People are still not researching or understanding the individual needs and temperaments of different breeds and what this means in terms of the exercise, mental stimulation, human company, socialisation and training that they need to keep them and others safe and happy.
Too many dogs are still ending up in shelters or pounds because of lifestyle changes such as moving house when renting, financial troubles, children coming into the family, work and travel commitments leaving them along too long which is leading to many of the behaviour problems we see today.
As a trainer, I see so many people setting their dogs up to fail and letting them down by not thinking through their decision, or not having the time or knowledge to ensure they provide them with the care and stimulation they need.
On the positive, this is something we can all do something about by sharing the articles and videos on this website and spreading the word that owning a dog (or any pet) is not a light decision to make.
There are also hundreds of thousands (it could even be millions?) of kind and dedicated volunteers working tirelessly around the country, such as those at Dog Rescue Newcastle, rescuing abandoned, neglected or abused dogs and cats, putting them into loving foster homes until their forever home can be found.
Working with local pounds, Dog Rescue Newcastle are one of many that are trying to save dogs on death row that deserve a second chance at life and a loving forever home.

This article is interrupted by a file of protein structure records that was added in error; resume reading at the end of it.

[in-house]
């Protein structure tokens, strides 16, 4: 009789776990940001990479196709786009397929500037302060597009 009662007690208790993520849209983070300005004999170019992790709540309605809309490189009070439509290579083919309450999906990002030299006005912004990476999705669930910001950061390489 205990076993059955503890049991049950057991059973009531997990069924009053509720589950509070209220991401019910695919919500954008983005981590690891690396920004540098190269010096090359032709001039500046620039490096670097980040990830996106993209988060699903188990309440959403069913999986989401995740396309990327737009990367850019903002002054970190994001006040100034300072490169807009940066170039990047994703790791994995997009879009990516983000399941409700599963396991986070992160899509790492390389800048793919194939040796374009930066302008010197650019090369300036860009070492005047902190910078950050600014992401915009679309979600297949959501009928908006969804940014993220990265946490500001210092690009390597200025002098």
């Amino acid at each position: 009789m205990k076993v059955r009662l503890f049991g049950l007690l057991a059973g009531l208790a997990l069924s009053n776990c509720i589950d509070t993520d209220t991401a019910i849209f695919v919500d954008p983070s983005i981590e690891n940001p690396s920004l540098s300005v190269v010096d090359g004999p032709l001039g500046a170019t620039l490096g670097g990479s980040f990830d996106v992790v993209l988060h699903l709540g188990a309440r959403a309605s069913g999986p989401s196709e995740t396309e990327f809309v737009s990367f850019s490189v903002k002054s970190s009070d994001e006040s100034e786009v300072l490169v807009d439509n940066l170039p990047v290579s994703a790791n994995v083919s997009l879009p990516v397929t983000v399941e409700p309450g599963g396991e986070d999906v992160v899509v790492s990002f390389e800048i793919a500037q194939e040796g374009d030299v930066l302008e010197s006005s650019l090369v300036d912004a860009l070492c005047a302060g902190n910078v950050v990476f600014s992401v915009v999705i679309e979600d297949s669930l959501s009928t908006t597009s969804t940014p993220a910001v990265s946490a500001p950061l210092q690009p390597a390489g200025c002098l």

PETstock is also doing great work in this area to help people and pets in need through their charity foundation, PETstock Assist.
A shout out to the local PETstock Newcastle store too that has been supporting Dog Rescue Newcastle for almost 10 years with financial and product donations including food, kennels, coats, flea & tick treatments and other items they might need.
The rest is up to us. If you are in or around Newcastle, or simply want to support a local rescue group that is doing great work, you can make a tax deductible donation to Dog Rescue Newcastle on their website. If you can’t provide financial support Dog Rescue Newcastle, like many other rescue groups, always need volunteers to help with services, transport, at events, dog trainers and grooming and of course people to become foster carers.
Becoming a foster carer can be a great way to trial having a dog without the long term commitment,whilst helping save a dog from death row, so it is a wonderful way to do a bit of good in this world…and receive so much love in return. You might even become a ‘foster fail’ which is a good thing, as it means you have found your perfect pooch soulmate and have made a considered decision based on first-hand experience to keep them.
There’s plenty of local groups around in need of this support and it’s not hard to find a local rescue group on the internet or via PetRescue.com.au if you want to be part of the solution to help drastically reduce the number of dogs and cats ending up in pounds each year like we do here at PoochesHQ!
About the Author: Lara Shannon is co-Host of Pooches at Play and has completed a Certificate III in Dog Behaviour & Training with the National Dog Trainers Federation. Lara also runs her own dog training, minding and walking business in Melbourne’s Bayside area.